Cape Breton Regional Police expected to come in under budget by $1M
Training, travel and fuel costs were all lower this past year due to COVID-19 restrictions
The Cape Breton Regional Police Service is expected to come in under budget by about $1 million this year — and that's on top of a $1-million cut to the budget due to the pandemic.
Following Cape Breton Regional Municipality's first police commission meeting since June, acting police chief Robert Walsh said Monday that training, travel and fuel costs were all lower this past year due to COVID-19 restrictions.
However, he said, the budget for the coming year needs to return to pre-pandemic levels to cover the cost of officers off work due to long-term disability or workers' compensation benefits.
"We are coming in approximately $1.1 million under budget largely due to unused salaries that had been budgeted for, but due to having members off sick on LTD and WCB, those salaries that were budgeted for remain in the budget and will be turned back in at the end of the fiscal year," Walsh said.
At the height of the staffing challenge over the past several years, 43 of 200 officers were off work due to injuries or illness, the acting chief said.
That level has dropped to about 30, but having officers off sick will always be a challenge, he said.
"Just due to the nature of policing and injuries inherent with the type of work that we do — it's a physical profession — we will always have some people off, and that's expected," said Walsh.
The pre-COVID draft budget last year called for $26.5 million in spending. After the pandemic, it was revised to $25.7 million. CBRM is projecting the fiscal year-end amount will be $24.6 million.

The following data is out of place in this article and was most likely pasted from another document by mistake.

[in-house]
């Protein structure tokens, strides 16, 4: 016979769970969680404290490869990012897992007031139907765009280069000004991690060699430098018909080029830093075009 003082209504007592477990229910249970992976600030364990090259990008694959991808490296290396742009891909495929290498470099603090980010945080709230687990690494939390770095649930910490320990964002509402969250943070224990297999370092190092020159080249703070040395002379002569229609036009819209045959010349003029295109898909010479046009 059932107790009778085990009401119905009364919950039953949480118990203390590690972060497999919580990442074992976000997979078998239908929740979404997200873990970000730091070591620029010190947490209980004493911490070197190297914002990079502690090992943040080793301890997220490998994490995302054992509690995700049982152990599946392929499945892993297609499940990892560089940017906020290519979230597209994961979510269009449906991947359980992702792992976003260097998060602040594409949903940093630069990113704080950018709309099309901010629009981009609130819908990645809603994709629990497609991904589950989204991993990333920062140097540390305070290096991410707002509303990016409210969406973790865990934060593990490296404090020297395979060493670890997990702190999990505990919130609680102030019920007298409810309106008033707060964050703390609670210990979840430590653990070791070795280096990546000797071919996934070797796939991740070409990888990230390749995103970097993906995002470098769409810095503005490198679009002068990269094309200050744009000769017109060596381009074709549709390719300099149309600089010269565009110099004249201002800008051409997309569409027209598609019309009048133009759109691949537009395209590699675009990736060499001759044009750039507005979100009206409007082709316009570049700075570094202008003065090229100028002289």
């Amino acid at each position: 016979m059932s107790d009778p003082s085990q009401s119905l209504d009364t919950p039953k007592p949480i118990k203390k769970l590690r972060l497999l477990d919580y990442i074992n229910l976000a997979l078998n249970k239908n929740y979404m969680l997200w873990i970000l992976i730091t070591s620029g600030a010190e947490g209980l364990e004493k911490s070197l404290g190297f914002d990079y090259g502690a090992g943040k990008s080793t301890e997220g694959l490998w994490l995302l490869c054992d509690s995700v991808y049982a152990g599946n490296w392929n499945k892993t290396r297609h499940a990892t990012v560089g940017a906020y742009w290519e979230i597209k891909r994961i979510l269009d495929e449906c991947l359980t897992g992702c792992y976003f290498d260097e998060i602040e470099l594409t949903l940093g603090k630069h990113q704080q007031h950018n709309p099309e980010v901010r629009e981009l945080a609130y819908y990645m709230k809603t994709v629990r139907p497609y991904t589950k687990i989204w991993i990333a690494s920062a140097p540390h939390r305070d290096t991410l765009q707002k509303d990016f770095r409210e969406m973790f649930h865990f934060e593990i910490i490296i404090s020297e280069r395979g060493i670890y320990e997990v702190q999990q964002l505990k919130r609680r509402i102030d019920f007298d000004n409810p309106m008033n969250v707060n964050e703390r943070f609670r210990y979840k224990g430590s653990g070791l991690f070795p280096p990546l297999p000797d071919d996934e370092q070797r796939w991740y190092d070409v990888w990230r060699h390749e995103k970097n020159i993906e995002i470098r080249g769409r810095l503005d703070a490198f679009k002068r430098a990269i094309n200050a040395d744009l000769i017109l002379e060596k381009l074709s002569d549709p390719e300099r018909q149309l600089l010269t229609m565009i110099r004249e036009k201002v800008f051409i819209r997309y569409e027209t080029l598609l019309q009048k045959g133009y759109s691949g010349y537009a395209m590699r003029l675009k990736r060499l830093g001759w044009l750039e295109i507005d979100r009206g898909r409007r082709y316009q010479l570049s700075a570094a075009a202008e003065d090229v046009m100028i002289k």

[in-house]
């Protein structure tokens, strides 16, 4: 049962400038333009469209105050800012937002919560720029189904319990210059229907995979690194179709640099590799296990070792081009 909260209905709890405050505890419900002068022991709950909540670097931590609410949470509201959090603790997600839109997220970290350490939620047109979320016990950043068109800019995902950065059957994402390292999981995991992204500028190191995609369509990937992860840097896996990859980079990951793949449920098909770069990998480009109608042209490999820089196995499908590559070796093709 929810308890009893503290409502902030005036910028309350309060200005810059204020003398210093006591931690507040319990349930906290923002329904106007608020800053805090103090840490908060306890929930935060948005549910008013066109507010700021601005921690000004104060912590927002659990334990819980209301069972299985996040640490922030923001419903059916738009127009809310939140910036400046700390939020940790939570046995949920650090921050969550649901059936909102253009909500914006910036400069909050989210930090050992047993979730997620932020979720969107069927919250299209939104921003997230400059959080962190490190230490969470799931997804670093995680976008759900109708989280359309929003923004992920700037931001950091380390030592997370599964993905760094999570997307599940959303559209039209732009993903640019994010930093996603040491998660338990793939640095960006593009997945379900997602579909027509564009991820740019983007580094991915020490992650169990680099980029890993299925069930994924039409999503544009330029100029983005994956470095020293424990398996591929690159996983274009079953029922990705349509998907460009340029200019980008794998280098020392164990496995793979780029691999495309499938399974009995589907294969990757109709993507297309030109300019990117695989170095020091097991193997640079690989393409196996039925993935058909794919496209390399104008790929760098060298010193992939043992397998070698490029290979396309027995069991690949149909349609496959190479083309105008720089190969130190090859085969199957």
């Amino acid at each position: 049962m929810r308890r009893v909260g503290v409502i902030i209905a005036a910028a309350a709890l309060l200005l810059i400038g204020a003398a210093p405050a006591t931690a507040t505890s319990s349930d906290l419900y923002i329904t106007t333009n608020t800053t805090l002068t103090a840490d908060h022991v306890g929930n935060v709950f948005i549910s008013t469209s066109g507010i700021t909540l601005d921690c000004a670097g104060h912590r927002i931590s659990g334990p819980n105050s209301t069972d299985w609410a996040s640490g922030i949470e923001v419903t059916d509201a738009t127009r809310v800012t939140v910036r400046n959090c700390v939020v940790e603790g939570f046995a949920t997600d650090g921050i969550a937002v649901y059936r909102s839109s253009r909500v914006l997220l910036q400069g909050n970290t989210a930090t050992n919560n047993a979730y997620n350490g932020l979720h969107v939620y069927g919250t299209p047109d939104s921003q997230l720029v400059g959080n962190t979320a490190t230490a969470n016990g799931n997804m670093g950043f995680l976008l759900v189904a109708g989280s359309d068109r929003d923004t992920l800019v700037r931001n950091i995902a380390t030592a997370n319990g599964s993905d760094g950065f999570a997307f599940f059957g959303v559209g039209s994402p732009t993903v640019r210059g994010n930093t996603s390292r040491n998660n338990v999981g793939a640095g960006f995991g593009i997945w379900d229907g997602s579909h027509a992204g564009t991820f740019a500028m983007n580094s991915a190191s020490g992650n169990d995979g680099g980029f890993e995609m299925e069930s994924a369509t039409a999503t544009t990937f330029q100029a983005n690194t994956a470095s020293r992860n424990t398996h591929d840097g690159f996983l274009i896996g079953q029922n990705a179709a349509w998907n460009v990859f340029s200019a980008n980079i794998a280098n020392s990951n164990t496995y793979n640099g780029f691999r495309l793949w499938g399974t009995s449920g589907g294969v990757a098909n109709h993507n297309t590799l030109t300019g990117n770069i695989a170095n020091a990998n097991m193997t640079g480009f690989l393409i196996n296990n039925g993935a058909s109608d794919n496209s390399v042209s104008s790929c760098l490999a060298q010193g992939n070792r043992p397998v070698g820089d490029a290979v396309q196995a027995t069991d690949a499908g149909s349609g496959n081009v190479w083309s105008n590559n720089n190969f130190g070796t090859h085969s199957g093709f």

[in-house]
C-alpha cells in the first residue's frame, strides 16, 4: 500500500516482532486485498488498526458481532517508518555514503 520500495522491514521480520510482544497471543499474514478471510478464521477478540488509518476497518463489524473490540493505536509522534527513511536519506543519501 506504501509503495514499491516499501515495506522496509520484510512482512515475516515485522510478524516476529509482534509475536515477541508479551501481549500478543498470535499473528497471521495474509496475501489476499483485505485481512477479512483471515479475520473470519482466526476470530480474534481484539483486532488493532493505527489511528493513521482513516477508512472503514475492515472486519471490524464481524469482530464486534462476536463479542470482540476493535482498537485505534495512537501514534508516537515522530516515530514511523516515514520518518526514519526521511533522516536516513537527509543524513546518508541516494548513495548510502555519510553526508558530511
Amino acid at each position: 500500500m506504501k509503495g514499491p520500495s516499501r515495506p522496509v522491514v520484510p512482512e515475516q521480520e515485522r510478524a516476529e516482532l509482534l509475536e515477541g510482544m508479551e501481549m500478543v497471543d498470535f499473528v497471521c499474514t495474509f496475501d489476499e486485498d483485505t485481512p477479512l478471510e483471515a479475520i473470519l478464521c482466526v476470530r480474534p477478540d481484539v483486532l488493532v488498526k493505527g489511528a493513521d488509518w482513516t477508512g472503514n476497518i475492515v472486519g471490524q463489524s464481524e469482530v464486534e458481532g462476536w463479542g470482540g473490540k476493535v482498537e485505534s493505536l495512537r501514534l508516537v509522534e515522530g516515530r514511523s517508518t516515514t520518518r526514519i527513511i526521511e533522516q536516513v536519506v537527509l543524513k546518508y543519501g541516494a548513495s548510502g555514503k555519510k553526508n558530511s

The force is asking for $26.8 million for the coming year.
The pandemic increased some costs for items such as personal protective equipment and cleaning supplies, but it also meant restrictions on officer interactions with the public, and lower revenues from records inquiries and fines.
Walsh said it's hard to say just how different the coming year will be compared to last year.
"It's always a challenge for a police service to remain within budget and find efficiencies, especially when there's an uncertain climate presented as a result of COVID-19," he said.
In addition to covering the cost of having officers who are injured or sick, the collective agreement has mandated wage increases.
"Those are costs that we really have little control over," he said. "Otherwise, we've not asked for an increase in our operational budget, nor have we in the past number of years. We've continued to try to find efficiencies to make it work within our existing framework of money."
Coun. Eldon MacDonald, who chairs the police commission, said a consultant's report is expected soon on the overall operational efficiency of the force.
It was requested last year after the municipality's viability study pointed out CBRM has more police officers per capita than any other Canadian jurisdiction of its size.
MacDonald said he expects the study will confirm the need for 200 officers.
"Even though they looked at the amount of officers per capita and population ... they were not suggesting that savings should be made in layoffs," he said.
"Matter of fact, they indicated that one of the best-selling options that we have in our community is ... for people to move and locate here, as our crime rates are low."
CBRM police commissioners unanimously approved the draft budget on Monday.
It is expected to go to council for budget deliberations next week and approval by council sometime after that.